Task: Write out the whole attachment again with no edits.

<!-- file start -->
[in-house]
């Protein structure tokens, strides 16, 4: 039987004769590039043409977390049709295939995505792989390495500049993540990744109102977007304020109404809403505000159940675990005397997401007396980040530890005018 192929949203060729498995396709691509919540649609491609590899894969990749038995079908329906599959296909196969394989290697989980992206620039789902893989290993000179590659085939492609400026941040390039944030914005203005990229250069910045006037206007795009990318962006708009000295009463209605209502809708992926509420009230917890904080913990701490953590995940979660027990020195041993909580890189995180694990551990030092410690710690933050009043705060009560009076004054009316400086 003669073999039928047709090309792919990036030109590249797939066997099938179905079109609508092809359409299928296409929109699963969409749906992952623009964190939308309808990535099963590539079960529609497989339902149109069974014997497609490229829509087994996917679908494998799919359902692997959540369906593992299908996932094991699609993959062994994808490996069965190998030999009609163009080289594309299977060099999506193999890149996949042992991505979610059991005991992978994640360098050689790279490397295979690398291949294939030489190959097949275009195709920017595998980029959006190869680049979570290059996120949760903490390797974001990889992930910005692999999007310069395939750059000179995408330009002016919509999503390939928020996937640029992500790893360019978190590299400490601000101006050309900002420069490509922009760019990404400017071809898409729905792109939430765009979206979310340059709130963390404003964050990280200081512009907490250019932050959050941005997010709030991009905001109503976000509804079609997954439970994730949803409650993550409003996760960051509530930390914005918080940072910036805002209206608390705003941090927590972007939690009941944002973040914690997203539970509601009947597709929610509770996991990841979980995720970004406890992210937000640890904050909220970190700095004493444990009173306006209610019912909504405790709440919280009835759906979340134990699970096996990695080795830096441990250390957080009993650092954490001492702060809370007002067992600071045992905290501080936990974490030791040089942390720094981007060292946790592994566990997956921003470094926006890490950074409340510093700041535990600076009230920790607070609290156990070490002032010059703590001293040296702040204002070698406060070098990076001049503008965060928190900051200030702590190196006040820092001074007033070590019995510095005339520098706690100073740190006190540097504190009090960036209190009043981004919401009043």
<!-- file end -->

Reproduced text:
[in-house]
């Protein structure tokens, strides 16, 4: 039987004769590039043409977390049709295939995505792989390495500049993540990744109102977007304020109404809403505000159940675990005397997401007396980040530890005018 192929949203060729498995396709691509919540649609491609590899894969990749038995079908329906599959296909196969394989290697989980992206620039789902893989290993000179590659085939492609400026941040390039944030914005203005990229250069910045006037206007795009990318962006708009000295009463209605209502809708992926509420009230917890904080913990701490953590995940979660027990020195041993909580890189995180694990551990030092410690710690933050009043705060009560009076004054009316400086 003669073999039928047709090309792919990036030109590249797939066997099938179905079109609508092809359409299928296409929109699963969409749906992952623009964190939308309808990535099963590539079960529609497989339902149109069974014997497609490229829509087994996917679908494998799919359902692997959540369906593992299908996932094991699609993959062994994808490996069965190998030999009609163009080289594309299977060099999506193999890149996949042992991505979610059991005991992978994640360098050689790279490397295979690398291949294939030489190959097949275009195709920017595998980029959006190869680049979570290059996120949760903490390797974001990889992930910005692999999007310069395939750059000179995408330009002016919509999503390939928020996937640029992500790893360019978190590299400490601000101006050309900002420069490509922009760019990404400017071809898409729905792109939430765009979206979310340059709130963390404003964050990280200081512009907490250019932050959050941005997010709030991009905001109503976000509804079609997954439970994730949803409650993550409003996760960051509530930390914005918080940072910036805002209206608390705003941090927590972007939690009941944002973040914690997203539970509601009947597709929610509770996991990841979980995720970004406890992210937000640890904050909220970190700095004493444990009173306006209610019912909504405790709440919280009835759906979340134990699970096996990695080795830096441990250390957080009993650092954490001492702060809370007002067992600071045992905290501080936990974490030791040089942390720094981007060292946790592994566990997956921003470094926006890490950074409340510093700041535990600076009230920790607070609290156990070490002032010059703590001293040296702040204002070698406060070098990076001049503008965060928190900051200030702590190196006040820092001074007033070590019995510095005339520098706690100073740190006190540097504190009090960036209190009043981004919401009043």